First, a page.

“He was confused. He had never asked her to trust him or said anything to make her believe he was worth her trust. And she knew his past – so what did she expect? She had trusted him – to do what, exactly?”
Do you know what it means to trust someone? What about trusting yourself? Answer quickly, before philosophy gets in the way. You think you know, until you realize that you do not know at all what it means to trust and be trusted.
Click to visit this week’s post to learn about trust.
Plus, journal questions to help you understand how and why you trust!
Because of rising housing costs and scarcity, renters are forced to make decisions based on criteria such as square footage and utility instead of artistic design and psychological effects. Buyers are apt to make decisions based on price speculation – a property that increases in value is the smart buy. However, despite not being at the forefront of importance, the architecture of the buildings we inhabit matters to us for its subtle effects on daily life.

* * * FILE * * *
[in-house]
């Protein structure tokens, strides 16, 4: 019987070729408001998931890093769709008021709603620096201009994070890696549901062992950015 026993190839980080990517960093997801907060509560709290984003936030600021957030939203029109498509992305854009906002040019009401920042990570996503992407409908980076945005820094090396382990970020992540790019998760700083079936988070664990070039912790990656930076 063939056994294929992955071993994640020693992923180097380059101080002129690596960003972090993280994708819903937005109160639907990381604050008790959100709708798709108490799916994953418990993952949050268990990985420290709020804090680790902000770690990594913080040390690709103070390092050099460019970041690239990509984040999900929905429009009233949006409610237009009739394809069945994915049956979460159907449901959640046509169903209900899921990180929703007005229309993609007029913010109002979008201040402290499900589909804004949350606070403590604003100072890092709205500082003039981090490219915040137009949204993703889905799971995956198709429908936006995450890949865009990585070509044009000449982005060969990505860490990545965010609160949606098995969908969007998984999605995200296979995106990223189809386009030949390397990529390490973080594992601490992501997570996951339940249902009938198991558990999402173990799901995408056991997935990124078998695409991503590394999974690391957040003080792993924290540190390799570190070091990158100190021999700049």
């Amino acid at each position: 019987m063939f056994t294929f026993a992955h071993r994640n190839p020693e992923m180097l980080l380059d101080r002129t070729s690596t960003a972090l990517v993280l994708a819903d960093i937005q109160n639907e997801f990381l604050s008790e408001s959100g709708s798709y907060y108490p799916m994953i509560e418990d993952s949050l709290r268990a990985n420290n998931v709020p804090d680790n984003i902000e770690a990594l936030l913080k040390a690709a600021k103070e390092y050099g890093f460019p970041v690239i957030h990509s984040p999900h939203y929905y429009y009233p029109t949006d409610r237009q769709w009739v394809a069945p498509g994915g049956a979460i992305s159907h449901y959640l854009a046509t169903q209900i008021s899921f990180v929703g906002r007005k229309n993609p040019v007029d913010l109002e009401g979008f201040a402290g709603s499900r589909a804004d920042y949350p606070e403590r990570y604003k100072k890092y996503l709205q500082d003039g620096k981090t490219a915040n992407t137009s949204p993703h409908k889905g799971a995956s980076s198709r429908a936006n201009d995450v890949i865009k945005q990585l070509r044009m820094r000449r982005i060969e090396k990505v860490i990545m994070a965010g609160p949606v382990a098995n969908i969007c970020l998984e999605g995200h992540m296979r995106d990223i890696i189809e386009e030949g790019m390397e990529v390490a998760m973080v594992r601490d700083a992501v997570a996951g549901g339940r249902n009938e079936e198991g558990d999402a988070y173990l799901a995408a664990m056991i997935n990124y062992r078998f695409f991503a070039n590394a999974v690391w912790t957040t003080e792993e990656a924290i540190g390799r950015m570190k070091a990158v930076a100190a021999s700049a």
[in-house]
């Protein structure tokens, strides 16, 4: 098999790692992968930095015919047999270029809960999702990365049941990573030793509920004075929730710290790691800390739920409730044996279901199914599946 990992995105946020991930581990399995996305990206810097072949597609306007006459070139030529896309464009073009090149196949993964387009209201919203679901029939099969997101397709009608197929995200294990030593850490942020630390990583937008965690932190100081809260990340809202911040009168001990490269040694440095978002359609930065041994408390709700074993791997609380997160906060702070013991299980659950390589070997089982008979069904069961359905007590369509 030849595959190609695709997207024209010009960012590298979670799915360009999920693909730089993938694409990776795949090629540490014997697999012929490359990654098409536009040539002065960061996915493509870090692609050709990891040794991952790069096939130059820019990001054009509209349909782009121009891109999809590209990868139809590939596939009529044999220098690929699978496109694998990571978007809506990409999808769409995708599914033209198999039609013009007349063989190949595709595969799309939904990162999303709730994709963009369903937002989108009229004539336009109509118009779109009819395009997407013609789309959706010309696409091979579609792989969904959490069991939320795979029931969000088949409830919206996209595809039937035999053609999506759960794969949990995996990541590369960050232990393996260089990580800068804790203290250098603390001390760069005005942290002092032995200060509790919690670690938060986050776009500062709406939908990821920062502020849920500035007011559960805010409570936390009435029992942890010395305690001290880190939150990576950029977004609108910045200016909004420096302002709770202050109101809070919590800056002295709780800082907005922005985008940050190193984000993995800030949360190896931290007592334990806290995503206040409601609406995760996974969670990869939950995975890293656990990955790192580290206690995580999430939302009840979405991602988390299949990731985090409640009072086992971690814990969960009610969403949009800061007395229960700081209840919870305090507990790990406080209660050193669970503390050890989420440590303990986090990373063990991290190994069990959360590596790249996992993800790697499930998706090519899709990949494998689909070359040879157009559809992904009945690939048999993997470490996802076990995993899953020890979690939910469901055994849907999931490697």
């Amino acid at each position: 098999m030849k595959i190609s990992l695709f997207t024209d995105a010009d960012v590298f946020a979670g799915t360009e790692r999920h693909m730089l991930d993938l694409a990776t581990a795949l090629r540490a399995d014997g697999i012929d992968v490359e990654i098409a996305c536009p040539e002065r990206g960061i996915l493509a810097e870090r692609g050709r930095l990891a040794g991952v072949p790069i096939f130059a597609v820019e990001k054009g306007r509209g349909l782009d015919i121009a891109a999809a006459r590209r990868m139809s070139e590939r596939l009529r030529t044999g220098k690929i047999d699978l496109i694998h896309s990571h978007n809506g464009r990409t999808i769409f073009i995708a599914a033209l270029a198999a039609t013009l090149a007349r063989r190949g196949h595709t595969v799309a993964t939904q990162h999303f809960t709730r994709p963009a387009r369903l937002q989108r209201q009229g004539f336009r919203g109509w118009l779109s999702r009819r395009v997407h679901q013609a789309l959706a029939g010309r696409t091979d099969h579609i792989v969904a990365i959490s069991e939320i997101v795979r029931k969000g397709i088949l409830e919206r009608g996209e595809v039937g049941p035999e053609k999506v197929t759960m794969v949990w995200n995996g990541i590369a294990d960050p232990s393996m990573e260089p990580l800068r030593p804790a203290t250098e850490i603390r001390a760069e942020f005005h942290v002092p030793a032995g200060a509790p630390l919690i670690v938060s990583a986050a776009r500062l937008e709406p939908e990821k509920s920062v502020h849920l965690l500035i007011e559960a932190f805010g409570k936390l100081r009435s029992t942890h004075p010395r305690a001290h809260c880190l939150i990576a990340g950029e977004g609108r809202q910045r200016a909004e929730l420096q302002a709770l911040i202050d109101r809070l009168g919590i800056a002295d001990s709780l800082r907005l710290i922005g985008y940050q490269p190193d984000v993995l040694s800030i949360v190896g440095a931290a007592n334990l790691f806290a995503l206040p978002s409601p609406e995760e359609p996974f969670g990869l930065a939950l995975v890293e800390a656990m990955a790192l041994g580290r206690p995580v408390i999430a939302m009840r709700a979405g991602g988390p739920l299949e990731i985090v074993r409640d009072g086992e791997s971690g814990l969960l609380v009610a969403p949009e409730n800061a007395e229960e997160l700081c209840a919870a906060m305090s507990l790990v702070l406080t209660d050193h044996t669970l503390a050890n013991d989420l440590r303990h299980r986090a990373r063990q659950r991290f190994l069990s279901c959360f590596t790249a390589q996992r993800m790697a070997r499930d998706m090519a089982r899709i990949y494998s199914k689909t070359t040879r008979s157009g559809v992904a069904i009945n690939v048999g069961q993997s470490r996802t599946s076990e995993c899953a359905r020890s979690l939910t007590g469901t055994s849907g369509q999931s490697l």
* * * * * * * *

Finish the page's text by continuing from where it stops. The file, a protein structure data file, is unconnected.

Find out about how architecture transcends physical reality (!) and journal questions to reflect on your own home.
Loneliness is a popular topic in the news these days. News articles tell us that loneliness is the new epidemic, that research is being directed into pharmaceuticals and AI to combat loneliness, and that governments are installing public infrastructure directed at facilitating interactions between strangers. How is it that we can be so lonely despite living in densely populated cities? What does it mean to be lonely?
Read more to find out!